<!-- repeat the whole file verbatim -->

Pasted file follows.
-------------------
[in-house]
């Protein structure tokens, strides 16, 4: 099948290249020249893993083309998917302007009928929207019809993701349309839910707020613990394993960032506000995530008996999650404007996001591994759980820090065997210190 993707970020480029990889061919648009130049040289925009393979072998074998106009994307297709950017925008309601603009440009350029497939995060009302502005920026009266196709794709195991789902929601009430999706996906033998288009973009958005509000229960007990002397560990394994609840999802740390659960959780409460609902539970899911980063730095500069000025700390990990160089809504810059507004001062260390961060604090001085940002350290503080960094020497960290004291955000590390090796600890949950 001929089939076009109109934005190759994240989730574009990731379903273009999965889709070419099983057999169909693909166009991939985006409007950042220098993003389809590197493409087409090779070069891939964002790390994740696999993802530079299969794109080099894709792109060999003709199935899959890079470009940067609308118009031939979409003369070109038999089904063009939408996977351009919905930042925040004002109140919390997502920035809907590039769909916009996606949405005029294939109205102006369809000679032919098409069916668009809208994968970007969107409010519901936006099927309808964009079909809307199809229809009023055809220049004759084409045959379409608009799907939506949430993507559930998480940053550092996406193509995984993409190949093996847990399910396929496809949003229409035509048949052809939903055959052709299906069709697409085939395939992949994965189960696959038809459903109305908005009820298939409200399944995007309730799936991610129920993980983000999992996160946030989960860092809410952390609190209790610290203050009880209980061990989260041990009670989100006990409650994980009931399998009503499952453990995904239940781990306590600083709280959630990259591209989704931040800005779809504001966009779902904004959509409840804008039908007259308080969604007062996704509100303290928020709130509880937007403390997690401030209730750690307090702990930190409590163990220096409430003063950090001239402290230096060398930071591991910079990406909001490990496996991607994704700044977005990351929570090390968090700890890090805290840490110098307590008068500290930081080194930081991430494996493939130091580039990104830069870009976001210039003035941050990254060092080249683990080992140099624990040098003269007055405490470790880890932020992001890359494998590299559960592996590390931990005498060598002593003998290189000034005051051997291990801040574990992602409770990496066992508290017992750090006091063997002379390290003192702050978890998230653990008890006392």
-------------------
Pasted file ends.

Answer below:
[in-house]
């Protein structure tokens, strides 16, 4: 099948290249020249893993083309998917302007009928929207019809993701349309839910707020613990394993960032506000995530008996999650404007996001591994759980820090065997210190 993707970020480029990889061919648009130049040289925009393979072998074998106009994307297709950017925008309601603009440009350029497939995060009302502005920026009266196709794709195991789902929601009430999706996906033998288009973009958005509000229960007990002397560990394994609840999802740390659960959780409460609902539970899911980063730095500069000025700390990990160089809504810059507004001062260390961060604090001085940002350290503080960094020497960290004291955000590390090796600890949950 001929089939076009109109934005190759994240989730574009990731379903273009999965889709070419099983057999169909693909166009991939985006409007950042220098993003389809590197493409087409090779070069891939964002790390994740696999993802530079299969794109080099894709792109060999003709199935899959890079470009940067609308118009031939979409003369070109038999089904063009939408996977351009919905930042925040004002109140919390997502920035809907590039769909916009996606949405005029294939109205102006369809000679032919098409069916668009809208994968970007969107409010519901936006099927309808964009079909809307199809229809009023055809220049004759084409045959379409608009799907939506949430993507559930998480940053550092996406193509995984993409190949093996847990399910396929496809949003229409035509048949052809939903055959052709299906069709697409085939395939992949994965189960696959038809459903109305908005009820298939409200399944995007309730799936991610129920993980983000999992996160946030989960860092809410952390609190209790610290203050009880209980061990989260041990009670989100006990409650994980009931399998009503499952453990995904239940781990306590600083709280959630990259591209989704931040800005779809504001966009779902904004959509409840804008039908007259308080969604007062996704509100303290928020709130509880937007403390997690401030209730750690307090702990930190409590163990220096409430003063950090001239402290230096060398930071591991910079990406909001490990496996991607994704700044977005990351929570090390968090700890890090805290840490110098307590008068500290930081080194930081991430494996493939130091580039990104830069870009976001210039003035941050990254060092080249683990080992140099624990040098003269007055405490470790880890932020992001890359494998590299559960592996590390931990005498060598002593003998290189000034005051051997291990801040574990992602409770990496066992508290017992750090006091063997002379390290003192702050978890998230653990008890006392």